Conservative Stems in Total Hip ReplacementLearmonth ID.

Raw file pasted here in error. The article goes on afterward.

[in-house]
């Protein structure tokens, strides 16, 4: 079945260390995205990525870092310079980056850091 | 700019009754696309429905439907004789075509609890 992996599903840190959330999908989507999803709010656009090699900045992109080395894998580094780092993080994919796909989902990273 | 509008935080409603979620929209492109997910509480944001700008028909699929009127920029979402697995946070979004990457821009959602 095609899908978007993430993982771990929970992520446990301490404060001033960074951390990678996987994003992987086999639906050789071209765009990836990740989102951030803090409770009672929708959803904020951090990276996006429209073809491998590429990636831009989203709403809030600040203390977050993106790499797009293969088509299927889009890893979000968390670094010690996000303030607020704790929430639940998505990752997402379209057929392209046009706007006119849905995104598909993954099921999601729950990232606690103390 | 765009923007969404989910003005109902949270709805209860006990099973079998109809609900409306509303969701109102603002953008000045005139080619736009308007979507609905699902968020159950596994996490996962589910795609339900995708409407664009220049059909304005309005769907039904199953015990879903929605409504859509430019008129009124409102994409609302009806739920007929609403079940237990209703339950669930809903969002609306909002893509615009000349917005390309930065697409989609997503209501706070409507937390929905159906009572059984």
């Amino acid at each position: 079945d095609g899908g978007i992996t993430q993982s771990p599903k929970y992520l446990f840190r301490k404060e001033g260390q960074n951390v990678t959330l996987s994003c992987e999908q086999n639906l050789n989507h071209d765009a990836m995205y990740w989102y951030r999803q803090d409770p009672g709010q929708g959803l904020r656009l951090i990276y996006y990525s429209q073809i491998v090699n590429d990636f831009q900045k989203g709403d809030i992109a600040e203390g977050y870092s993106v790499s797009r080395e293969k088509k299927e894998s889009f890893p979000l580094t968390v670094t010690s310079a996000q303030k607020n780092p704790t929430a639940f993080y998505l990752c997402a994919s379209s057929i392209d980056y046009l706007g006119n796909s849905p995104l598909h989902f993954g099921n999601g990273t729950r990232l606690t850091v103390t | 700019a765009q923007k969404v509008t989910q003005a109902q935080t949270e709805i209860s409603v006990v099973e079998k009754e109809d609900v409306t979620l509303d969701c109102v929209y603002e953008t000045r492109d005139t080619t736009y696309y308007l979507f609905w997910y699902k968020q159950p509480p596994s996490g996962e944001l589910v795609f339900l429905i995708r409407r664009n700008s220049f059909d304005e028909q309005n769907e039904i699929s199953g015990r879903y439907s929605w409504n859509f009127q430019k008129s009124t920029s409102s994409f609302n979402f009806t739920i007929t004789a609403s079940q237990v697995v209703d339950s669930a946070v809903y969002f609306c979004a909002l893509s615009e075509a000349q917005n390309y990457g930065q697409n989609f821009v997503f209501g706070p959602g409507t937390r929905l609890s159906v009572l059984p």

Arthritis of the hip primarily involves the joint surfaces. Intuitively the principal objective in the surgical management of arthritis is to replace the damaged articular surfaces. However, early attempts at conservative replacement failed both because of inadequate fixation and failure of the articulation. Conservative hip implants take less bone at the time of surgery and preserve bone in the longer term with more physiological loading. In addition, the implants are usually easier to insert with soft tissue sparing surgery. While these implants potentially offer an additional option in the surgical management of younger patients with arthritis, this advantage is negated if there is an unacceptably high incidence of premature failure. This paper explores the evolution and results of conservative total hip prostheses that culminated in the contemporary designs.